Ten Tips for Designing Braze Joints
Are you looking for high strength, corrosion resistance, electrical conductivity, ductility, hermeticity, good color match, or low-temperature metal joining?
These requirements should be considered carefully, because different joint designs and filler metals will dramatically affect the performance of your assembly.
Here are some general recommendations and rules when designing a joint for brazing:
- Basic braze joints are the butt and the lap. A butt joint is simple to prepare, but has limited tensile strength. A lap joint increases the bonding area and changes the stresses from tensile to shear forces to produce a strengthened joint. However, actual results will depend upon the length of the overlap.
- Joint strength is the product of joint length. Properly designed, the strength of the braze joint can equal or exceed that of the base metal. Generally, a lap area should be at least three times as long as the thickness of the thinner joint member. This rule changes with higher-strength materials.
- The strongest joints have joint clearances of 0.001-0.005 in. (0.0254-0.127 mm) or typically just a slip fit between parts. Know and maintain your joint clearances.
- The coefficient of thermal expansion is important when brazing dissimilar metals. Depending on the materials being joined, allow a greater or smaller room temperature clearance so that, at brazing temperature, the clearance is suitable for the filler metal being used.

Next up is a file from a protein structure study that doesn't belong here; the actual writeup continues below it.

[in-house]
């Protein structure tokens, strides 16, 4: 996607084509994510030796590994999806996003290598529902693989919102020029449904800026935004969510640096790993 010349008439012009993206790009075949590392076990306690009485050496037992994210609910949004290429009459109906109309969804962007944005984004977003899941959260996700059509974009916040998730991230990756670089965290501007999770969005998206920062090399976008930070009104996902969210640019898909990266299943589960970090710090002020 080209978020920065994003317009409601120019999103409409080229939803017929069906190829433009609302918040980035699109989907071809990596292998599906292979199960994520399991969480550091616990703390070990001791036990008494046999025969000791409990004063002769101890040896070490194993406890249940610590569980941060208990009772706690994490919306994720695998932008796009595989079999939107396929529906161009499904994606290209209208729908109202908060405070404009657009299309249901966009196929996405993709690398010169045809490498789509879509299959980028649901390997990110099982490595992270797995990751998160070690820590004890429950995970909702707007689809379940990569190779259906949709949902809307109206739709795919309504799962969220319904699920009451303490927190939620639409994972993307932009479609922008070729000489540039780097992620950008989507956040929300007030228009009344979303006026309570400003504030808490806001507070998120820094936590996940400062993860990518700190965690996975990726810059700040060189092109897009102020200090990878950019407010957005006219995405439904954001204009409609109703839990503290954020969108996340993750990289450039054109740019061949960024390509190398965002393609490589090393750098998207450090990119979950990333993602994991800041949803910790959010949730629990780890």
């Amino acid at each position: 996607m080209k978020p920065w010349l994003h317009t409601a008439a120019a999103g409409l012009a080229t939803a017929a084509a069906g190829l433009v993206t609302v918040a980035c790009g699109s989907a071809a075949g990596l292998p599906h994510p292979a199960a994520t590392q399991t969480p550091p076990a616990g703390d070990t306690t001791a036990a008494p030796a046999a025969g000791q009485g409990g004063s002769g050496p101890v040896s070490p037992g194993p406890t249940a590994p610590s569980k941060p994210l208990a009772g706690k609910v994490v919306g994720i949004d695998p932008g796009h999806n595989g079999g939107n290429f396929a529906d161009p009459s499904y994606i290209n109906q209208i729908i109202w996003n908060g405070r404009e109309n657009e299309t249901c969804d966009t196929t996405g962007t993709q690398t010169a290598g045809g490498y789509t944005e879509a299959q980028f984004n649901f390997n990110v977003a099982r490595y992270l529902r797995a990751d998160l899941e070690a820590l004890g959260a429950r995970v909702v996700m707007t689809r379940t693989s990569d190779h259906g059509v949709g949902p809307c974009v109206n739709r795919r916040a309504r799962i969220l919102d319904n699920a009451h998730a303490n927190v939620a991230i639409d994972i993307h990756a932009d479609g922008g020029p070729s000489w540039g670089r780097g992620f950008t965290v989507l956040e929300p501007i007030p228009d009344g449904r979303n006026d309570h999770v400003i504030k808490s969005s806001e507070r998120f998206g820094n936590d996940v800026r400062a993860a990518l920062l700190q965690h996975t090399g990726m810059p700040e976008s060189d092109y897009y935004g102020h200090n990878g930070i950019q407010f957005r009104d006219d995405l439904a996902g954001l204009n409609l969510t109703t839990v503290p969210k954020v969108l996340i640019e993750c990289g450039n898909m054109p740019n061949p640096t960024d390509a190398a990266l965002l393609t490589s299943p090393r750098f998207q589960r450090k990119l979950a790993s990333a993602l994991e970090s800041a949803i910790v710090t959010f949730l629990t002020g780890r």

- Consider service conditions in joint design and alloy selection. These include: pressure tightness, electrical conductivity, strength, corrosion resistance, service temperature and media contact (e.g. ammonia or salt water). Proper design and filler metal selection ensure joint integrity.
- For corrosion resistance, select a filler metal containing silver, gold, nickel or palladium elements.
- Design joints to self-vent. This eliminates flux entrapment and allows expanding air and gases to escape. Joints should also be free of sharp corners and blind holes that can trap flux.
- Design the joint to prevent concentration of stress from weakening the joint. Where the greatest stress falls, impart flexibility to the heavier member or add strength to the weaker member.
- For highest-strength joints, use a lap or scarf design to increase joint area. These designs will prevent stress from being concentrated at a single point.
- Flow rates for filler metals range from very sluggish to extremely fluid. Consider flow rate when choosing a filler metal for larger fillets, to fill a long overlap or for tight or loose joint clearances. Choose the filler metal according to:
- Service conditions - strength, corrosion and resistance
- Brazing method - torch, furnace or vacuum
- Joint design tolerances - tight or loose fit-tips
achieve successful, robust joints in assemblies
For deeper insights and visual examples, visit the Lucas-Milhaupt Knowledge Base webpage featuring Joint Design. Since proper joint design is the path to efficient fixturing, you may also wish to review a previous blog posting on Fixturing Tips.
As always, please feel welcome to share this link with associates. As an industry leader in brazing, Lucas-Milhaupt is committed to helping you achieve Better Brazing. Contact us for assistance or more information.